Fighting Poverty – One Yoghurt at a Time

Wednesday, February 25, 2009

The west’s beleaguered banking system could learn a thing or two from an illiterate Bangladeshi villager called Sobi Rani. She is a Grameen Lady, one of the thousands of grassroots activists who are the bedrock of the Grameen phenomenon, which, with nearly 30 businesses, is probably the largest financially viable social enterprise in the world. The cornerstone is the Grameen Bank, founded 33 years ago by Muhammad Yunus, superstar social entrepreneur and 2006 Nobel Peace Prize winner. The purpose today is the same as it ever was: to provide the landless poor of Bangladesh with real chances of working their way out of penury.

The microfinance bank, which has provided the equivalent of billions of US dollars in small loans to millions of people with no collateral, is built upon a precious resource that our ruined western banks have long ago abandoned – trust.

I would love to round up the CEOs of these banks and push them in front of Rani so that she could explain the secret of sustaining a profitable banking business that has the respect and love of its customers. She “gets” the basics of successful banking – unlike the banking executives in Britain and elsewhere who have been accused of leading their firms to the brink of extinction and their industry into contempt.

Yunus is scathing about a global banking industry now kept afloat by taxpayers’ money: “They don’t mind writing off a trillion dollars in a sub-prime crisis, but they still shy away from lending $100 to a poor woman, despite the fact that such loans have a near 100% repayment record.”

Grameen’s latest joint venture in social business is with Danone, the French multinational company. The idea for a food-based enterprise was hatched when Yunus met Danone chief executive Franck Riboud in Paris in October 2005. Although the $1m Danone put up to build a factory was small beer, both parties have a lot at stake in terms of reputation.

When French football star Zinedine Zidane opened the factory a year later, Grameen Danone Foods (GDF) had an ambitious goal: to manufacture a micro-nutrient “power yoghurt” called Shokti Doi in a purpose-built, state-of-the art factory – solar-powered, of course – that provided jobs for local unemployed people. Sales were to be driven by the bank’s foot soldiers, the Grameen Ladies, such as Rani, who would take the yoghurt door to door in the villages and make a little money on each pot they sold.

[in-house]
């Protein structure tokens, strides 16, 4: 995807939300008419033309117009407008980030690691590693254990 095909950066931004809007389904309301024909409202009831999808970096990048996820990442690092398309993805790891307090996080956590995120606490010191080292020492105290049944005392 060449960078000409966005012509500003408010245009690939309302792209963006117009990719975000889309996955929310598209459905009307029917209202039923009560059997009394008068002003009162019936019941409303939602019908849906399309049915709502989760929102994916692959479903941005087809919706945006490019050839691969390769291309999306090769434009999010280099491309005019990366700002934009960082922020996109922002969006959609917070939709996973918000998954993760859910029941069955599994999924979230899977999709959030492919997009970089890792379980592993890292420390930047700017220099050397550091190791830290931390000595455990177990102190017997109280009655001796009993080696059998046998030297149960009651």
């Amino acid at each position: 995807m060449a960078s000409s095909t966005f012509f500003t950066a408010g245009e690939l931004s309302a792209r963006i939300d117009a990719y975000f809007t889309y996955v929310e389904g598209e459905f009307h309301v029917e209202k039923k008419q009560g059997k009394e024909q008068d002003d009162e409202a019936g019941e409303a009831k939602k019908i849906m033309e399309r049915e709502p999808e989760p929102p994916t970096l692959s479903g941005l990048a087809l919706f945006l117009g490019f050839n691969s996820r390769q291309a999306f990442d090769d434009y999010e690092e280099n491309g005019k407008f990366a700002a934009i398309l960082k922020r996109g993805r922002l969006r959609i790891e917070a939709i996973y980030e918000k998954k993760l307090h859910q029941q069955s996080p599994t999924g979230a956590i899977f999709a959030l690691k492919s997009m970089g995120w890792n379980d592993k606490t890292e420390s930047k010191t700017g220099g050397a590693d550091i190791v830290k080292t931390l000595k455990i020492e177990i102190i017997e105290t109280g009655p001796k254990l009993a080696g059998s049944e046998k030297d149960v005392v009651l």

As always with any business venture, social or otherwise, reality didn’t match the originators’ glorious vision. A sharp rise in the price of milk pushed the retail price up well beyond the pockets of poor villagers. The Grameen Ladies had little incentive and sales slumped. Rani left her uniform hanging on the door. And, as if that wasn’t enough, the target customers, the undernourished children of the villages around Bogra, didn’t like the taste of the yoghurt.

Danone threw some of the best people from its Paris laboratories and marketing departments at the problems. A new managing director – Wahidum Nabi, who had many years of experience in marketing and sales, much of it with ICI in Britain – was recruited to improve the business. The recipe was changed. A marketing drive was started in Dhaka, the capital, to sell the yoghurt at a higher price so as to allow Rani to charge less in the villages.

Continue reading “Liam Black finds a lesson for British business in Bangladesh looking at initiatives of multinationals and villagers cooperating to fight poverty

Source: The Guardian (link opens in a new window)